What’s your next release about? And where will you release it?

My next one will be through my label, Bond, on November 20. All the tracks on that release are made with the setup described above, actually.

What is your favourite part of the world? What was your best experience as a performer?

Naming my favourite part of the world is hard… There are so many aspects to consider. But if I had to pick a place to get a free ticket to tomorrow I would say Tokyo, Japan. My best experience as a performer, that’s also a hard one. There have been so many times during my sets when I’ve stopped to think “Did my music really get me here?!” I can’t really pick one.

Below, we’re presenting five of your tracks, as an introduction to your music. Could you tell us a bit about each one?

Global Writes

https://www.youtube.com/watch?v=MOzOgi8ZTEs

This is one of those tracks I made that really has to be played from start to finish. There’s this big sound followed by small breaks that just ends with the synth screaming for its life back. It’s bare-bones, with all the focus on programming and the main sound.

Shut Your Eyes

https://www.youtube.com/watch?v=EoTXe-bao6g

This was actually a late night exercise with my silver boxes: a 303, 606 and a RE-201. I just thought of the melody and went for it, recorded all the tracks and went to bed. The day after, I thought it sounded really cool, but I was a bit annoyed at myself for making it in 110bpm. I then tried to speed it up, but couldn’t hold on to the feeling I got when it was slow and suggestive. I had no intention to release it, but after a while I realised that I could not stop listening to it, so I decided to put it out it in its original form. Who knows, maybe someday I’ll have what it takes to make a remix of it?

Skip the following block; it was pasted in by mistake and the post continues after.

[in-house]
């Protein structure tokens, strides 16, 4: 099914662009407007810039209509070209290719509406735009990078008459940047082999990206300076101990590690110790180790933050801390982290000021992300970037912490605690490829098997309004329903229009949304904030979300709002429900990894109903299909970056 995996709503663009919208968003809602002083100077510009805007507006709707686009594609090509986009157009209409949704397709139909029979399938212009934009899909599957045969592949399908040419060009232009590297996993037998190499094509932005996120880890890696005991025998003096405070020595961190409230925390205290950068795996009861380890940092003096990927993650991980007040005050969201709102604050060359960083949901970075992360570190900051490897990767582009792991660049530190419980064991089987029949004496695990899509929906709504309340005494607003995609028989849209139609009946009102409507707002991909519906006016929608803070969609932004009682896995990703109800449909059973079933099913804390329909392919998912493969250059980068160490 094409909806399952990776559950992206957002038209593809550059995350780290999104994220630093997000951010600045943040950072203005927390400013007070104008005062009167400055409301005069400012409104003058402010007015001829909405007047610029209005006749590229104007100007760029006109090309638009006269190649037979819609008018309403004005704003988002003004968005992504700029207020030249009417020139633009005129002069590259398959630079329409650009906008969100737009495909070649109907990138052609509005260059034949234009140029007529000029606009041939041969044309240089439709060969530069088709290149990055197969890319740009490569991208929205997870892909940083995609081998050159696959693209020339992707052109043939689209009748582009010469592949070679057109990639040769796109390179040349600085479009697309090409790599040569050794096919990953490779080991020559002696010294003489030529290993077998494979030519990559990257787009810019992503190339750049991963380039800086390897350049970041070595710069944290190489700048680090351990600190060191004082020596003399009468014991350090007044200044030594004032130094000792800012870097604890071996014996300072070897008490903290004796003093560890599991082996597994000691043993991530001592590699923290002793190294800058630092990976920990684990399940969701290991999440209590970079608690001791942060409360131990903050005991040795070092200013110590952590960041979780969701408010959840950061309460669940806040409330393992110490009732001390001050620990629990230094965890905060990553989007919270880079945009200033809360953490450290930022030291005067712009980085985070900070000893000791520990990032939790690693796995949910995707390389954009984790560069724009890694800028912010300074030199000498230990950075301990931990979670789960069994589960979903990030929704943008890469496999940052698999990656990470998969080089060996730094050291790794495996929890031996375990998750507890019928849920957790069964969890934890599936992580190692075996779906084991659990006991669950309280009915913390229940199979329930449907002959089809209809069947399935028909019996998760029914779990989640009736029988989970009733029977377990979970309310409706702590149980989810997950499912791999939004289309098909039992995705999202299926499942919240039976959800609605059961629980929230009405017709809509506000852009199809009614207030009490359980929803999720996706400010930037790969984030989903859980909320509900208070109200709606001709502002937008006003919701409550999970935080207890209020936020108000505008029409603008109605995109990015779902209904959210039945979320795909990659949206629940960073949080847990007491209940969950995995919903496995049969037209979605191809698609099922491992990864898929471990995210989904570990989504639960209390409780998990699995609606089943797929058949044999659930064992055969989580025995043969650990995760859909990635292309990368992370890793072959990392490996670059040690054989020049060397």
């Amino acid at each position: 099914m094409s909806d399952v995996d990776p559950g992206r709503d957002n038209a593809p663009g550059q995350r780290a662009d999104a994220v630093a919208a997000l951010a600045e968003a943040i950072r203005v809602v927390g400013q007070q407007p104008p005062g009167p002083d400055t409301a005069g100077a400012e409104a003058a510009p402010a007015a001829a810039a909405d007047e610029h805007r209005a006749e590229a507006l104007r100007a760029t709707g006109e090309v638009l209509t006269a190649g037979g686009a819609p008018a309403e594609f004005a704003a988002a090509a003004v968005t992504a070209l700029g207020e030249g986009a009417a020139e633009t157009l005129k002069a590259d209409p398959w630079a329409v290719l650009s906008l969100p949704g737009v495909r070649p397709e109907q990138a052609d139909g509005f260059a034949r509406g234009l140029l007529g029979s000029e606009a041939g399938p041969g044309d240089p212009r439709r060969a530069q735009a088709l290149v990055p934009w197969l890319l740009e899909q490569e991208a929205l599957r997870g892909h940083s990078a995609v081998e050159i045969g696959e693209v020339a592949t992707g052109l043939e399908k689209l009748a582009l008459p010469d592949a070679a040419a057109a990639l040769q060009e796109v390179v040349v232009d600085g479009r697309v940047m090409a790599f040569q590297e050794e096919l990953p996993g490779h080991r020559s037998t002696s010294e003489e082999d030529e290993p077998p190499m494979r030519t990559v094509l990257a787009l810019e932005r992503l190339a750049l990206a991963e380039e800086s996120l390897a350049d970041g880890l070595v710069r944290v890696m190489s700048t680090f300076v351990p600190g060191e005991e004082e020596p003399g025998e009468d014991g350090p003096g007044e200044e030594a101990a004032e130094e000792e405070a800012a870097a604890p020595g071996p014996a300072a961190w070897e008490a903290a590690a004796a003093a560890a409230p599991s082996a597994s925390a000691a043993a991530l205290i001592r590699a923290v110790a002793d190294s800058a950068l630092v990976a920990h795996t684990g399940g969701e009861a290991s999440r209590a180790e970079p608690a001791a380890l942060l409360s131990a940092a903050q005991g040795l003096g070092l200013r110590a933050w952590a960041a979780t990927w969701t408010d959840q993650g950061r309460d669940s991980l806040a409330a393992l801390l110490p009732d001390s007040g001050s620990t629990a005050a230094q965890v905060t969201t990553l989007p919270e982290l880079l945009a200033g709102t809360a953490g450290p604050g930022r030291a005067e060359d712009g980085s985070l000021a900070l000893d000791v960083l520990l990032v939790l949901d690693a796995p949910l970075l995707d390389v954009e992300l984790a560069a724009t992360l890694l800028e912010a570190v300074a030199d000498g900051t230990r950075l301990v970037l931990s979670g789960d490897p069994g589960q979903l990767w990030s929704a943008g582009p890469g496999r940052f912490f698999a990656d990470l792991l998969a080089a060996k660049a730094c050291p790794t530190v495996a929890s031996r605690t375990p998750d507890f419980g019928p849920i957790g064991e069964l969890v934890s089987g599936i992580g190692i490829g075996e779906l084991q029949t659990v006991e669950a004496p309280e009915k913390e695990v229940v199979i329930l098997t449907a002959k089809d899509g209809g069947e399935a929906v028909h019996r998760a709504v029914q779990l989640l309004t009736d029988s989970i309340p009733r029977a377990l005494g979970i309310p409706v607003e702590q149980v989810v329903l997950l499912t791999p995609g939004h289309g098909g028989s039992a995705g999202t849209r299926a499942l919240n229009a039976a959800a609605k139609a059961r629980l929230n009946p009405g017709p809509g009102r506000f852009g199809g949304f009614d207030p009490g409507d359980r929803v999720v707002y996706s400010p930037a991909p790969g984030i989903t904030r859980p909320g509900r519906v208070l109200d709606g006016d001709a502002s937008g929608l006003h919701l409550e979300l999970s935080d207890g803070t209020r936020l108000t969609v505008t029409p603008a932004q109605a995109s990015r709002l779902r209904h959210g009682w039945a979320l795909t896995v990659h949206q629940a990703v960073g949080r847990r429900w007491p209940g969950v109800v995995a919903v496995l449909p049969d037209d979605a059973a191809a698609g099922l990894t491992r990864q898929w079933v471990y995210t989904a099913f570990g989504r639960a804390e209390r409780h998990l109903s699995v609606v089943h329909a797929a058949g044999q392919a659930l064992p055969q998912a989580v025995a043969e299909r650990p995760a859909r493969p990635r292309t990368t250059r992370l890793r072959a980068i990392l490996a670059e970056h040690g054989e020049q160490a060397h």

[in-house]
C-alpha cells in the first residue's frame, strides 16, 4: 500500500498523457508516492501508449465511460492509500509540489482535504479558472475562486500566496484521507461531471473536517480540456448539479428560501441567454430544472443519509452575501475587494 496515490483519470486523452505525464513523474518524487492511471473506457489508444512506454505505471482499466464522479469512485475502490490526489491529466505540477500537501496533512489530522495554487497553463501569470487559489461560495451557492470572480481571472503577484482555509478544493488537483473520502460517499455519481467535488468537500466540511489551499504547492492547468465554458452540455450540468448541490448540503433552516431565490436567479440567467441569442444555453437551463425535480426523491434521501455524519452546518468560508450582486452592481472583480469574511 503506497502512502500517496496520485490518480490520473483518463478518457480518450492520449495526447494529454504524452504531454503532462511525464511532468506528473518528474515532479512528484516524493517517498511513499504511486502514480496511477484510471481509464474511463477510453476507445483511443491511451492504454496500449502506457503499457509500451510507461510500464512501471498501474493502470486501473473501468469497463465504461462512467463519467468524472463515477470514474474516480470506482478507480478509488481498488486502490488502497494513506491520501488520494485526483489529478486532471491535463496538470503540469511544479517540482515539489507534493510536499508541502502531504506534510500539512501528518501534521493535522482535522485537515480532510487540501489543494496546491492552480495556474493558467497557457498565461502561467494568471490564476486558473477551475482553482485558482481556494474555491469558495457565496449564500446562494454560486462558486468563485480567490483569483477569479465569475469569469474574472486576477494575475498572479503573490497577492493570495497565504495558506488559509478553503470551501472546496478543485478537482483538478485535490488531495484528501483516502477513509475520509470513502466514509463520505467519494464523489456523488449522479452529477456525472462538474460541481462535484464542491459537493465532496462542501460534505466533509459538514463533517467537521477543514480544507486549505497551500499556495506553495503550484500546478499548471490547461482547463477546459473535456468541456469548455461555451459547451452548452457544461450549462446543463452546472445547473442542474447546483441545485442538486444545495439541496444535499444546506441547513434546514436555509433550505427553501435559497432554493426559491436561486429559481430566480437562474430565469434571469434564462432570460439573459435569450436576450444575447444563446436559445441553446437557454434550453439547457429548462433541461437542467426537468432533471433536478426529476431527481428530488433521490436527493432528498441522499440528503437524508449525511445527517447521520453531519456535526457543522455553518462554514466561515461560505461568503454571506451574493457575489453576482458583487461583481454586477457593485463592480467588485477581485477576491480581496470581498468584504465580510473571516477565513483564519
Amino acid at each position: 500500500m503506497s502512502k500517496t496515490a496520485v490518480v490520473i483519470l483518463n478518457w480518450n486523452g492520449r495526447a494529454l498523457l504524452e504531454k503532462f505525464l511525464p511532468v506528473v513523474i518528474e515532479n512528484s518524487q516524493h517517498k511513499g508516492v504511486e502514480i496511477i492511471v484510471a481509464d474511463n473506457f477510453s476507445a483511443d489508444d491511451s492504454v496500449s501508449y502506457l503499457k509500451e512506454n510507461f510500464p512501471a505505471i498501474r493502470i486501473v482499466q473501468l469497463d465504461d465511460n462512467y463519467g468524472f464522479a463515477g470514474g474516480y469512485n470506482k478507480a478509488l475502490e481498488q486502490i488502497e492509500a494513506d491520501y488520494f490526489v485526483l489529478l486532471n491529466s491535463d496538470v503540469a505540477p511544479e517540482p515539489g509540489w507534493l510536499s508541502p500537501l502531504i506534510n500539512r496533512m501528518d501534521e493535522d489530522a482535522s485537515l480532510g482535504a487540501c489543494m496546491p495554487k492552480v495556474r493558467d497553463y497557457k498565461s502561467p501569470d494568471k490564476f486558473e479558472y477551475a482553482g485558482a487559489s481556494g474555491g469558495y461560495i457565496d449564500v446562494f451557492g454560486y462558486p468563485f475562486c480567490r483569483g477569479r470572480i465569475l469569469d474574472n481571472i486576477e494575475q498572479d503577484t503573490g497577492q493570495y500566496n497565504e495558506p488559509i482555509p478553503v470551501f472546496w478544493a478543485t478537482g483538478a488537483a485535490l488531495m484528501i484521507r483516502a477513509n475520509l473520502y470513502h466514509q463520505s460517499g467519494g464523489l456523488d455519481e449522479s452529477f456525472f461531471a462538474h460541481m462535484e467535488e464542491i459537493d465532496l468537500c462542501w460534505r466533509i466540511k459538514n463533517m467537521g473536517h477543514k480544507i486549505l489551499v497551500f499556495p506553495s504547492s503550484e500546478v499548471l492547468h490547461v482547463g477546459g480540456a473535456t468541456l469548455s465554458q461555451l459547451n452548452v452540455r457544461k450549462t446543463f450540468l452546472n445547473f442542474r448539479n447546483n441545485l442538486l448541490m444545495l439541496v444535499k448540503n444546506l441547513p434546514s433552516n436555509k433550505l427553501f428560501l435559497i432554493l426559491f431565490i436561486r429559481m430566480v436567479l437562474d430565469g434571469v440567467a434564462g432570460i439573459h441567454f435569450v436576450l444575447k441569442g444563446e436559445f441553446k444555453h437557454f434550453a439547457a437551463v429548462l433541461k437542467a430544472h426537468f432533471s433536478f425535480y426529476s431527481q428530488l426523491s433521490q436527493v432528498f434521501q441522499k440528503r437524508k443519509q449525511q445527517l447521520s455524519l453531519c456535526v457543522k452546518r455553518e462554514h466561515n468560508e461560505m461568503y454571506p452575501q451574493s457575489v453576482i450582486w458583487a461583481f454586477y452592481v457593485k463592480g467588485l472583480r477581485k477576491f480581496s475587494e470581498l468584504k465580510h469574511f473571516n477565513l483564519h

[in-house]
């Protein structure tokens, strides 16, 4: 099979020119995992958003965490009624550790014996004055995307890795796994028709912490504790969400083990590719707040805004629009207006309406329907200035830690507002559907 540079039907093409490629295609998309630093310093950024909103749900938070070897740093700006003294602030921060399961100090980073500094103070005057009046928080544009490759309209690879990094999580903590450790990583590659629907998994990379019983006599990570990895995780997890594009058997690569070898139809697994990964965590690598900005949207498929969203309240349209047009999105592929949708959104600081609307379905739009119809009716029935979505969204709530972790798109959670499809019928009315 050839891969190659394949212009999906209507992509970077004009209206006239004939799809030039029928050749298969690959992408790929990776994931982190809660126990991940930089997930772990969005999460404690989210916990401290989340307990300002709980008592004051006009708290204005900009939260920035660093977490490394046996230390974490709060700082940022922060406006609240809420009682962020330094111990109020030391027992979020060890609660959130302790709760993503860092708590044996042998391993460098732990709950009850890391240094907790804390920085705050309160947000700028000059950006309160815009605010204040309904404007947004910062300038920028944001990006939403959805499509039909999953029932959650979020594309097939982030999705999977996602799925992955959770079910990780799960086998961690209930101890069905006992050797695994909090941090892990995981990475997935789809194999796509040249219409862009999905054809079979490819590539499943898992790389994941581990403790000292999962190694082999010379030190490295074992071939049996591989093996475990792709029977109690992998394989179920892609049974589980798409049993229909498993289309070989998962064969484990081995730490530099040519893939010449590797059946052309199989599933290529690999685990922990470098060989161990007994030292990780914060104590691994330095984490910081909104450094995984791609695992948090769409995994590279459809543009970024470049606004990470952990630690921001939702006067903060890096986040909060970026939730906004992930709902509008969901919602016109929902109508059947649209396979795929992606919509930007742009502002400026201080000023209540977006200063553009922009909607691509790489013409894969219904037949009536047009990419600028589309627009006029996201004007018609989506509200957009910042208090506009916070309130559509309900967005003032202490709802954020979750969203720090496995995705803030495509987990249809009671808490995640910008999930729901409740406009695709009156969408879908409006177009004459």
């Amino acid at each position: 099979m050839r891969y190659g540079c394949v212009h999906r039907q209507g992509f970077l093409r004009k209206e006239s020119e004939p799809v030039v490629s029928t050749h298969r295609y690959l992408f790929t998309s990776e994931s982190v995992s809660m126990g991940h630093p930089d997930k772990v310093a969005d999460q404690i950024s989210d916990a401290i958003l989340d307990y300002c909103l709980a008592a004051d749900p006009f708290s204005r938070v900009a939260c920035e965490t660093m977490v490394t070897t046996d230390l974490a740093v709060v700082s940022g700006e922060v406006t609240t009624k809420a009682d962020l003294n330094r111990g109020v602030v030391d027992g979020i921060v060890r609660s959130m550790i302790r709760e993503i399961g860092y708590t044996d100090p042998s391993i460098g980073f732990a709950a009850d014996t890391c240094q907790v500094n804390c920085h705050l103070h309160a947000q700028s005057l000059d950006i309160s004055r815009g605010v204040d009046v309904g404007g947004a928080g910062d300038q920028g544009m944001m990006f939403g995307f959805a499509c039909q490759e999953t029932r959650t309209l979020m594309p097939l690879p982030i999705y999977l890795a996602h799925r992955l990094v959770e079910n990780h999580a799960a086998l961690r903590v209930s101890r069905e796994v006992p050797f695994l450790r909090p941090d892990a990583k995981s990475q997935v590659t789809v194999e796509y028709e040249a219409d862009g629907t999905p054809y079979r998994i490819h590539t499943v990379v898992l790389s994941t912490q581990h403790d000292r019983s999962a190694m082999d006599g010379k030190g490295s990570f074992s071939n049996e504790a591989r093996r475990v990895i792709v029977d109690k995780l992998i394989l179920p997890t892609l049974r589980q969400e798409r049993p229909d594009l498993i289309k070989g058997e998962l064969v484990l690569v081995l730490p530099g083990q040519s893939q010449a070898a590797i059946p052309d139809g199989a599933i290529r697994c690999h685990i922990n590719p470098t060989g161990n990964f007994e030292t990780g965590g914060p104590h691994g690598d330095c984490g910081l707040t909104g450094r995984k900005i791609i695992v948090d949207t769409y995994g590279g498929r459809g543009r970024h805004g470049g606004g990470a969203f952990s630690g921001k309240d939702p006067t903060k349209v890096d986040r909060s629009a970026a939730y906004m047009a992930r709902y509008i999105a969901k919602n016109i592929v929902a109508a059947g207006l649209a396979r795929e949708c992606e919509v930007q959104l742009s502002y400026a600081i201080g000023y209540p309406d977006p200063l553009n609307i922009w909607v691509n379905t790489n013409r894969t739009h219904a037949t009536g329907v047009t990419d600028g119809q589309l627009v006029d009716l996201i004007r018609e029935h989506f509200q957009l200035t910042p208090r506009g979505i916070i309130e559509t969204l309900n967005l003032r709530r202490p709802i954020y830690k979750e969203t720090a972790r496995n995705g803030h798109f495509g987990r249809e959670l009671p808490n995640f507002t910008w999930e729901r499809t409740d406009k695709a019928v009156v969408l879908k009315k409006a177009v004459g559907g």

Edit Pilaf

https://www.youtube.com/watch?v=x3sD7ufFnFU

This track was born on my Korg MS2000, which has a built-in sequencer with a knob for each step. I think I recorded more material and layers on the lead, but when I started to mix and arrange it, I decided to go with this kind of hypnotic and repetitive thing. It’s not unusual for my plan to get changed along the way. I think that’s one of the fun parts of making music, to, in a way, be in its hands rather than me being in total control.

Belgian Green

https://www.youtube.com/watch?v=YSFAwSW2kKg

I started this together with my friend Tommy (Subway Baby). He came over and we listened to music, had some beers, and decided to make something. It started as a fun off-beat track that never got finished. I continued to make it into a straight, four-on-the-floor version, which later on was the one to be released.

Guns For Hire

https://www.youtube.com/watch?v=xCPdyI1wue0

A special track made for Cari Lekebusch’s label, H-Productions. It started out as an homage to the older Swedish techno sounds—what they sounded like to me back when I started to find my way into it around the end of the nineties: heavy compressions and a simple off-beat hook. To me, this release was a bit like returning the favour. Cari was the first person that I heard playing proper techno, and he really opened my eyes to it.

Petter B and Exos will be playing techno at Paloma tomorrow, Saturday October 31. Tickets will sell out, so get yours HERE